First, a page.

Bubbly Champagne from 1840s Shipwreck Reveals a 19th-Century Sweet Tooth
What does a 170-year-old bottle of bubbly taste like? Researchers have uncovered a shipwrecked trove of sugary, 19th century champagne and have revealed new details about centuries-old ways of making wine.
The shipwreck was first studied in 2010. Located in the Baltic Sea, the wreck contained a treasure of bottles of champagne and beer. While the beer was analyzed previously, researchers are now taking a closer look at the champagne from the haul, which was dated between 1830 and 1840.
The scientists cracked open three of the bottles of champagne, referred to as A11, A33 and B17. Then, they performed a series of chemical analyses on them. Surprisingly, they found that the bottles contained far more sugar than what is found in modern day champagne, according to Gizmodo. In fact, the bottles contained nearly three times as much, making the drink more sugary than some dessert wines today.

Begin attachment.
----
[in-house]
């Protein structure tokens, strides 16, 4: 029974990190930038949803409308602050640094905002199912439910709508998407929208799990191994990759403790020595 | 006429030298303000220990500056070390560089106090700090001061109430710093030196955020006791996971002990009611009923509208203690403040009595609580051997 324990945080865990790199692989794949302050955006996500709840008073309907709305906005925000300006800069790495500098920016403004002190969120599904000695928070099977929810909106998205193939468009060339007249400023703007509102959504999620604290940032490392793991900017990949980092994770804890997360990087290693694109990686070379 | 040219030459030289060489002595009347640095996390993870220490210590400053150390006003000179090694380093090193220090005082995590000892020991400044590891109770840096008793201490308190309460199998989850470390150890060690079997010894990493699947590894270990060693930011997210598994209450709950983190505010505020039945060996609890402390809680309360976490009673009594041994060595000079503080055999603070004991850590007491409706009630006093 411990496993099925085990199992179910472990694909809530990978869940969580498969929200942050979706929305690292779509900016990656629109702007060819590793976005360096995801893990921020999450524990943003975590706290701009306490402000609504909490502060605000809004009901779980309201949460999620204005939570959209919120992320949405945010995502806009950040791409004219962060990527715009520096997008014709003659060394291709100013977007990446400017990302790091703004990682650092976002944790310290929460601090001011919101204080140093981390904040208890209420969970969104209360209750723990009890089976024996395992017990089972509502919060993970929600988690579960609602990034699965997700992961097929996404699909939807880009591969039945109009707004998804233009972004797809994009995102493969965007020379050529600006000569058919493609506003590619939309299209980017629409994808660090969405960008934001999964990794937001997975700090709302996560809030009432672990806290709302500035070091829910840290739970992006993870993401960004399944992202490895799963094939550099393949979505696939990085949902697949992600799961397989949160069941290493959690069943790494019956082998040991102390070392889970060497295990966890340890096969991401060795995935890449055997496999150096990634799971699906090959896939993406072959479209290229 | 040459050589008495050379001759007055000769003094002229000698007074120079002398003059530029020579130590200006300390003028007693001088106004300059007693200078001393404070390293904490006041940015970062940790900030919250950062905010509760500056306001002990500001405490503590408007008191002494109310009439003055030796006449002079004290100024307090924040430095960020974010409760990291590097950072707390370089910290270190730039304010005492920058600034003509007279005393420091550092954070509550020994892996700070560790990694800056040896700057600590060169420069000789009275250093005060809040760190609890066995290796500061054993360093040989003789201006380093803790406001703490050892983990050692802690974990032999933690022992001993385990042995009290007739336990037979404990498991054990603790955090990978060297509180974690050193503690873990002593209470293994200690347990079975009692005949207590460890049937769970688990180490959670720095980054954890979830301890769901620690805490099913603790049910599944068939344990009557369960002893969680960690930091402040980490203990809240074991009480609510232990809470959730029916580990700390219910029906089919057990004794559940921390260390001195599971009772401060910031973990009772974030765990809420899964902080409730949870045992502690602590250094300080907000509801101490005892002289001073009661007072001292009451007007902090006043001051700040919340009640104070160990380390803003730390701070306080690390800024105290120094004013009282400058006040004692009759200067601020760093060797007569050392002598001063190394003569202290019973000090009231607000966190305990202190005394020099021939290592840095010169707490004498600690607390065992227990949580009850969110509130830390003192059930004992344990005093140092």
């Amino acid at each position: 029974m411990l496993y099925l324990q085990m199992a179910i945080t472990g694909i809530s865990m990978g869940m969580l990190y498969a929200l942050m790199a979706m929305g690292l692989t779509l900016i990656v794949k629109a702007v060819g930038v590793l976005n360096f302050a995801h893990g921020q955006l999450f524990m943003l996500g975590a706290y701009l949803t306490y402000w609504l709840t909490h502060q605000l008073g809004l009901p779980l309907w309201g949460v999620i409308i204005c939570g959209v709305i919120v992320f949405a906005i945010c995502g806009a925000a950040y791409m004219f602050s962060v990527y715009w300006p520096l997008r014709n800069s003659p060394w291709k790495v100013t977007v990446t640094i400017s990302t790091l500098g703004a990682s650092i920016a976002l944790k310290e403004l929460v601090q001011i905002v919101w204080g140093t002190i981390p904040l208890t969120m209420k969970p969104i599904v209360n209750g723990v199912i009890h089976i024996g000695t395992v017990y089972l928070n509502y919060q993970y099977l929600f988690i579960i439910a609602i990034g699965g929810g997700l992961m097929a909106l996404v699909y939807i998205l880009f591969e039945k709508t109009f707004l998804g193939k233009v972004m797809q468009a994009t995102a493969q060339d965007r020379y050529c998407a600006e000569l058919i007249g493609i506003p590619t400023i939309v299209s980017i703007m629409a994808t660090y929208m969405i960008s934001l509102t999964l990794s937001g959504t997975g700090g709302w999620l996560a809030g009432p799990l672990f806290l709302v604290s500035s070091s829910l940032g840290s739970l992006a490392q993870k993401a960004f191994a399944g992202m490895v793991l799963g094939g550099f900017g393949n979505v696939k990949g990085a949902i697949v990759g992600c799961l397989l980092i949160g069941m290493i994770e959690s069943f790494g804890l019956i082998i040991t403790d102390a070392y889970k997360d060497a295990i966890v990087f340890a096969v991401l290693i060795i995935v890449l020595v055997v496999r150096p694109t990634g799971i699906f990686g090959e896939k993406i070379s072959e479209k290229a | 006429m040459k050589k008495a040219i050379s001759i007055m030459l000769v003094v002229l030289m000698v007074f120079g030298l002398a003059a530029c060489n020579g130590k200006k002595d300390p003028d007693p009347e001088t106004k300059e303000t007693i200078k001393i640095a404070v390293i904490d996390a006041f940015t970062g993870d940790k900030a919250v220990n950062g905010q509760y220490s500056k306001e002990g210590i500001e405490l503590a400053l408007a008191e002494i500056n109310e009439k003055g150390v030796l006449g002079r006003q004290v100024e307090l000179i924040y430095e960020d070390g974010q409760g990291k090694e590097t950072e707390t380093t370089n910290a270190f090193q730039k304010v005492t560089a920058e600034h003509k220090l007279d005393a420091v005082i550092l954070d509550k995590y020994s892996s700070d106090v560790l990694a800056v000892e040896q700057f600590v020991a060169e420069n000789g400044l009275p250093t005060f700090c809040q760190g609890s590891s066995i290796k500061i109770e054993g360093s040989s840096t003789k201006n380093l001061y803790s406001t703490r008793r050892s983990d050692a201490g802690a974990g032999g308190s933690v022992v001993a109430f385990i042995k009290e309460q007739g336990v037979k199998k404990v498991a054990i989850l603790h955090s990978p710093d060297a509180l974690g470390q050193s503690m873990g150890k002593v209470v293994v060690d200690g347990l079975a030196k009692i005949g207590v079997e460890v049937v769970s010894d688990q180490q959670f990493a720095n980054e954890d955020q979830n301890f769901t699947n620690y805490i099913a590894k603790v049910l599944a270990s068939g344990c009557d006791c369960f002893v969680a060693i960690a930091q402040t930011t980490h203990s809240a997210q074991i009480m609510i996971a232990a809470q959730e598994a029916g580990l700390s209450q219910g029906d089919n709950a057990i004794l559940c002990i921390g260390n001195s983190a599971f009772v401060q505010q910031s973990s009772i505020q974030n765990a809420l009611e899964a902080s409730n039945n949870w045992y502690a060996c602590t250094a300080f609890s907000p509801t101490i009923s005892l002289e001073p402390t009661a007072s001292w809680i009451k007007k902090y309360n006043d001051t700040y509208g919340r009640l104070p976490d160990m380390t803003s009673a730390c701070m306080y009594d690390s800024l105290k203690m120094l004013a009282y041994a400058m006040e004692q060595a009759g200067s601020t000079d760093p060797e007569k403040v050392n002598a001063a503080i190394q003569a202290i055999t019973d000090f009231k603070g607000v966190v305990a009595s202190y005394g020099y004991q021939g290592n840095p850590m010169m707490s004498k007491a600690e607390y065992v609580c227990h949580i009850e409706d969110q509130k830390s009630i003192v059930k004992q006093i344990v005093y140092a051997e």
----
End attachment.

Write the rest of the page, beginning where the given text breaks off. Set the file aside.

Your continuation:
The bottles also had high levels of iron and copper. It's likely that the copper originated from copper sulfate, which was once used to protect vines against fungal diseases. The iron probably wound up in the wine from nails that held wooden fermentation barrels together.
"This is a type of wine we still drink today," said Andrew Waterhouse, an oenologist at the University of California Davis, in an interview with BBC. "So it's not an ancient relic, it's part of our current history-we do drink champagne these days. But this champagne is very different, especially with regard to sugar level."
This doesn't only tell researchers about champagne; it also tells them about the tastes that people had at that time period. It's apparent that many enjoyed a sweeter-tasting alcohol than people of today.
The recent findings were published in the Proceedings of the National Academy of Sciences.
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